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Nick Dulcich talks about the advent of the stand-up grape bag

The stand-up bag (a.k.a. pouch bag, gusset bag, handle bag, etc.) has become a big phenomenon in the table grape industry. Nearly every shipper is doing some, and some are going exclusively with it in their bagging programs. Shippers who once dismissed the stand-up bag as a fad or a gimmick now say they have retail customers who demand it. Some large retailers, it is said, will now accept grapes in no other pack style.

Gusseted bags have been around for a while for various products on the supermarket shelves, but a decade ago, or even five years ago, they were all but unknown in the grape industry.

025-CalGrapes-Dulcich-bagA high-graphics stand-up bag from J.P. Dulcich & Sons/Sunlight International Sales Inc. with a summer theme. (Photos courtesy of Sunlight International Sales Inc.)Sunlight International Sales Inc. introduced a high-graphic stand-up bag in 2010 for two promotional campaigns. One bag design featured the company’s “Pretty Lady” brand and logo. The other, designed specifically for Halloween promotions, carried the “Harvest Hobgoblin” trademark. Bins and danglers featuring similar graphics complemented the campaign.

Nick Dulcich, a partner in J.P. Dulcich & Sons in Delano, CA, and president of Sunlight International Sales Inc., the company’s sales arm, takes credit for being the first shipper to offer a stand-up grape bag to customers, but not for the idea. He told The Produce News he developed the bag, beginning about four years ago, at the urging of one of his retail customers, Loblaw, in Toronto.

But Loblaw was not the first retailer to put grapes in a stand-up bag. According to Dulcich, another Canadian chain, Longo, was already using the bags, buying grapes in traditional grape bags and repacking them in-house into gusseted standup bags. “It presented really well and got the attention of Loblaw,” he said.

The stand-up bag was already being used at retail for other commodities such as peppers and cucumbers, as well as for many other non-produce commodities, quite literally from soup to nuts. “But it wasn’t really used in grapes,” he said. Loblaw asked Dulcich to come up with a bag that would work for grapes. “They pushed me to do it,” he confessed. “I was a little reluctant. I wasn’t sure. But we said okay, and we started to work on it in 2009.”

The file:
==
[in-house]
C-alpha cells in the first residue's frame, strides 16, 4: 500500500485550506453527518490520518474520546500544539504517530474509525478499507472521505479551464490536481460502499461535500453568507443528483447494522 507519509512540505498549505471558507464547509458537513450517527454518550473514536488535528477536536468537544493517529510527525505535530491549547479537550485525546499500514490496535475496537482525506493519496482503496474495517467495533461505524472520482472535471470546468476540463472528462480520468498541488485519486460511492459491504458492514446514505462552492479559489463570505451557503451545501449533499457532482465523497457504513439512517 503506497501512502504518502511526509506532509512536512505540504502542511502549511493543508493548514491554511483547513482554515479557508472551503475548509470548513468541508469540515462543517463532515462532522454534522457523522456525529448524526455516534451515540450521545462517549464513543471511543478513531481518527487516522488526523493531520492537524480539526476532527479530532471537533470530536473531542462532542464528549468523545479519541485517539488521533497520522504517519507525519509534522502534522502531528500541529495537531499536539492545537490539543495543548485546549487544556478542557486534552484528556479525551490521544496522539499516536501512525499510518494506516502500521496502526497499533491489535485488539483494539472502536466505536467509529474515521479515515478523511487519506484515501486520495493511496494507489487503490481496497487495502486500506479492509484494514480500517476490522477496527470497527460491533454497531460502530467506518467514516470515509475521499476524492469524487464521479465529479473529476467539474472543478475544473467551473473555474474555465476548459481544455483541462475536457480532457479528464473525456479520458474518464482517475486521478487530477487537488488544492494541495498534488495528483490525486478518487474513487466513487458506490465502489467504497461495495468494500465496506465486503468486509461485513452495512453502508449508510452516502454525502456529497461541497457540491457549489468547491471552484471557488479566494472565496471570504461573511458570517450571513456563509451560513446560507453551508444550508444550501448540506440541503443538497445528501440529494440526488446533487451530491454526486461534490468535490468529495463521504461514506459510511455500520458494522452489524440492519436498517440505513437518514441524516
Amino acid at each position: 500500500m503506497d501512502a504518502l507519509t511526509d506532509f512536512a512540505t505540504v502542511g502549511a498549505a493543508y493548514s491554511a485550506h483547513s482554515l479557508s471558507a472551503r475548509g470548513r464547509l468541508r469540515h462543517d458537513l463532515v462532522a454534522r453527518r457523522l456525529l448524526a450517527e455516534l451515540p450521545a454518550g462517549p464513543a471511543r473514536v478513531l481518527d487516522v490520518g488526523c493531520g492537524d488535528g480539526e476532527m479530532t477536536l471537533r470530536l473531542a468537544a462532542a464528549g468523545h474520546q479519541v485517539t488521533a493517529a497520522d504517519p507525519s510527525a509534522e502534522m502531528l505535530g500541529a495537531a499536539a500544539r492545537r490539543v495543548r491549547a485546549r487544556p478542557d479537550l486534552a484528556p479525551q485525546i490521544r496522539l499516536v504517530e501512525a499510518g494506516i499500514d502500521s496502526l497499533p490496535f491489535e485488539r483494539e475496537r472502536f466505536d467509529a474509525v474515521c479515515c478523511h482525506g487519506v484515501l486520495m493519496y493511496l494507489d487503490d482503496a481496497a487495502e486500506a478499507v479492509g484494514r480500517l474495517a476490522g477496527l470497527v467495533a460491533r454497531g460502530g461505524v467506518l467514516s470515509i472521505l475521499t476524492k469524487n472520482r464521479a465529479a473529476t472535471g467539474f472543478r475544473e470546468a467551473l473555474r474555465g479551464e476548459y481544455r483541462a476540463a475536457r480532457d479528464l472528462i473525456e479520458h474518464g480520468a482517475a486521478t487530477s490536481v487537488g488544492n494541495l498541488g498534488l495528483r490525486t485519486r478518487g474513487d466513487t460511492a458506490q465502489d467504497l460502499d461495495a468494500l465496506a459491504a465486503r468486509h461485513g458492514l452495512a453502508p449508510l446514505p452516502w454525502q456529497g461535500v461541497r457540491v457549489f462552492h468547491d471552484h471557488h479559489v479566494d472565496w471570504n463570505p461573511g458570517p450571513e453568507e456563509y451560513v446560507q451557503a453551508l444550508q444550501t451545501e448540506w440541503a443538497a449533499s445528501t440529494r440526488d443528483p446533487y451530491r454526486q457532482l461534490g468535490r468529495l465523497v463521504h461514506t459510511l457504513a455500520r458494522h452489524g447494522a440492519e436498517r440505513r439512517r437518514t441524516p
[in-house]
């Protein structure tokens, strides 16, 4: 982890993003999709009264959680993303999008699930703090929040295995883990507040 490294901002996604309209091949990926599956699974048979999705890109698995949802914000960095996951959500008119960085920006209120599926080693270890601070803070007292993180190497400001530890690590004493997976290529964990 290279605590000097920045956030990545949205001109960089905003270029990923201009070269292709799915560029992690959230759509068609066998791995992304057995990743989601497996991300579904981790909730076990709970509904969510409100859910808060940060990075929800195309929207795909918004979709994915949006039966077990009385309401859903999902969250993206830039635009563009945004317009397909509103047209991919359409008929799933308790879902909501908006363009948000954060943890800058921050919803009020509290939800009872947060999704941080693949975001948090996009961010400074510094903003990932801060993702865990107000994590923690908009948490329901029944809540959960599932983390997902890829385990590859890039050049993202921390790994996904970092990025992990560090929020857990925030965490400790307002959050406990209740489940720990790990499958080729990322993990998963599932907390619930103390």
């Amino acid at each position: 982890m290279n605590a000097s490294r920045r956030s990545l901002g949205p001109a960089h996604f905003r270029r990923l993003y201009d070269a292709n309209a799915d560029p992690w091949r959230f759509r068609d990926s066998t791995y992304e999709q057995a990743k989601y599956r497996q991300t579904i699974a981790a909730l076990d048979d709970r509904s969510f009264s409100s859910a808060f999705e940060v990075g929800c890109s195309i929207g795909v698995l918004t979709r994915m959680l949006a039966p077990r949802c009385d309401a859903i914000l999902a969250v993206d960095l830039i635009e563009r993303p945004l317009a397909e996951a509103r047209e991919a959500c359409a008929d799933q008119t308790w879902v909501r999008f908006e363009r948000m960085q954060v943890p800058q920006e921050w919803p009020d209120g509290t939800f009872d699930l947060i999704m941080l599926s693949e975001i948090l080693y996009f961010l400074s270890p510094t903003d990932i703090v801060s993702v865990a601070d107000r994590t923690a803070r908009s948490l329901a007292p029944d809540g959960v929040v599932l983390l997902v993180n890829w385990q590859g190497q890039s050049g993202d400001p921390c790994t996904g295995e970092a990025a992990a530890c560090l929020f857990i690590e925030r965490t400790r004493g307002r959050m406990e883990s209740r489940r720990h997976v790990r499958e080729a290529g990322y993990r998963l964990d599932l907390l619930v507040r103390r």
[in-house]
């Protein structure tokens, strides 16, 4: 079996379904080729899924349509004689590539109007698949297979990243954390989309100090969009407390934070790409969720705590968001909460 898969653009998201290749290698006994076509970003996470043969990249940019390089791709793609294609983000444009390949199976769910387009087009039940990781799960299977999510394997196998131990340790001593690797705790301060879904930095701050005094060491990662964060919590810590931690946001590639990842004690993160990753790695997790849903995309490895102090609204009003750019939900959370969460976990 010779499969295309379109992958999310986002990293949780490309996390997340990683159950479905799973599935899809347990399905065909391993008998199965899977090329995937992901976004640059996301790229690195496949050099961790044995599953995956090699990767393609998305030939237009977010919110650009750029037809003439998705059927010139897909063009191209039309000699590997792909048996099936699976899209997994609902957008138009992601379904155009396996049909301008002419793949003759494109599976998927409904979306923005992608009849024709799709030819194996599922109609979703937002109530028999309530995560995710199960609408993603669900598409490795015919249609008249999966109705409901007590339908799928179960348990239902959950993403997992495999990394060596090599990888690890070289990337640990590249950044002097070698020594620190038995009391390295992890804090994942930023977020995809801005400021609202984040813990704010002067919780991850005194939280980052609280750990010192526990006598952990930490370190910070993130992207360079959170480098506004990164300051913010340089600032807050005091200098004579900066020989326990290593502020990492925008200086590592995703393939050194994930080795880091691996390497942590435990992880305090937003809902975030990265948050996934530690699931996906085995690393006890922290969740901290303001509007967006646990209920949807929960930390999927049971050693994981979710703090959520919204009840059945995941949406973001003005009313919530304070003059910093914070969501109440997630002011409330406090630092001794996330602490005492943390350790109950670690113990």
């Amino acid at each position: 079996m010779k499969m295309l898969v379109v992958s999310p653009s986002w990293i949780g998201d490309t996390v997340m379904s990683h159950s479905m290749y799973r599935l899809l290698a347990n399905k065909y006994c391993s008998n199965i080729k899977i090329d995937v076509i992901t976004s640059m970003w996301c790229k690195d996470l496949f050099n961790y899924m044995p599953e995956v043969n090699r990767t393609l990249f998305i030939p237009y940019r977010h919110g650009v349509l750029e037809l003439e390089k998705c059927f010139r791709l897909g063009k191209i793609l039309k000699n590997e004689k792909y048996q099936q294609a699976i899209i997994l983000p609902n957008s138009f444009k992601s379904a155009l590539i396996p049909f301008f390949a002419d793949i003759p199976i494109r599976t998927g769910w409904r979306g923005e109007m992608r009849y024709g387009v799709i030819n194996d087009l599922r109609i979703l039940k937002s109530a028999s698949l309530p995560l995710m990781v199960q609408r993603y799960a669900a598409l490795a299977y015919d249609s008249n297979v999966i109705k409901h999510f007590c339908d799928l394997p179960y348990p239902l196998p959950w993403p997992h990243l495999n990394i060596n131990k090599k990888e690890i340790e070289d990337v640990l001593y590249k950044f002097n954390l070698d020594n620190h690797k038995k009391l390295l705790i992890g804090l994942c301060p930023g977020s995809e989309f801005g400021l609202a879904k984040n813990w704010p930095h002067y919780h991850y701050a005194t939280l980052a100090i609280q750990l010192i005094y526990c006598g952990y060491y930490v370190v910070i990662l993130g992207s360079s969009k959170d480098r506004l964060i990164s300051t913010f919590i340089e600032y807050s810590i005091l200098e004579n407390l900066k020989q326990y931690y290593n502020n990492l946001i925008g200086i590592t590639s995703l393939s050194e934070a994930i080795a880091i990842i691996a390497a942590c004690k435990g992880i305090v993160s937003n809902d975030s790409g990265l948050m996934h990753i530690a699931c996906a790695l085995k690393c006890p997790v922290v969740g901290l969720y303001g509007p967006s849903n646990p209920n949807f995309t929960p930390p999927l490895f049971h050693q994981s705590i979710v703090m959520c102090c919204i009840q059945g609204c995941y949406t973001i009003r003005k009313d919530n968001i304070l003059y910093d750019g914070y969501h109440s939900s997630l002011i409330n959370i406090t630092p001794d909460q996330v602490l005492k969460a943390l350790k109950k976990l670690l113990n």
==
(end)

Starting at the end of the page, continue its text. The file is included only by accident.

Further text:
Dulcich teamed up with Jason Russo, general manager of the U.S. division of Calgary-based Smart Degradable Americas Ltd. Russo brought bag samples, and the two of them went to work with scissors and staplers to come up with a bag of the right size and dimensions so that a big bunch of grapes could be packed in it correctly and the packed bags would fit nicely in the appropriate master container.

Dulcich hired Rick Fierro, principal of Fierro Design in Eugene, OR, to design the graphics for the original bag, with the graphics created in a rainbow shape across the top to provide maximum visibility of the fruit below.

After “a grinding five months,” from January into June, Dulcich said, the bag was finally right and ready for production. His first thought was to run just 5,000 of the new bags initially, but encouraged by the customer, “we ended up taking the risk and we went big that year.” It worked. Sales “went nuts,” and grape growers who heard about it were “flying to Canada to see what we had going.”

At Loblaw, Dulcich said, “we had a contest” in which produce managers from each region who created the best display won a trip to Toronto, a dinner and a ticket to a hockey game.

Dulcich then created the Hobgoblin campaign, the Pretty Lady campaign and, more recently, a Christmas-themed campaign, each with eye-catching graphics, and made them available to other customers.

For the last three years, Sunlight has packed 98 percent of its grapes for retail customers in the new bag, he said.

From the start, the company put only top-quality fruit in the bag, Dulcich said, because no matter how attractive the bag, if you put junk in it, it is still junk.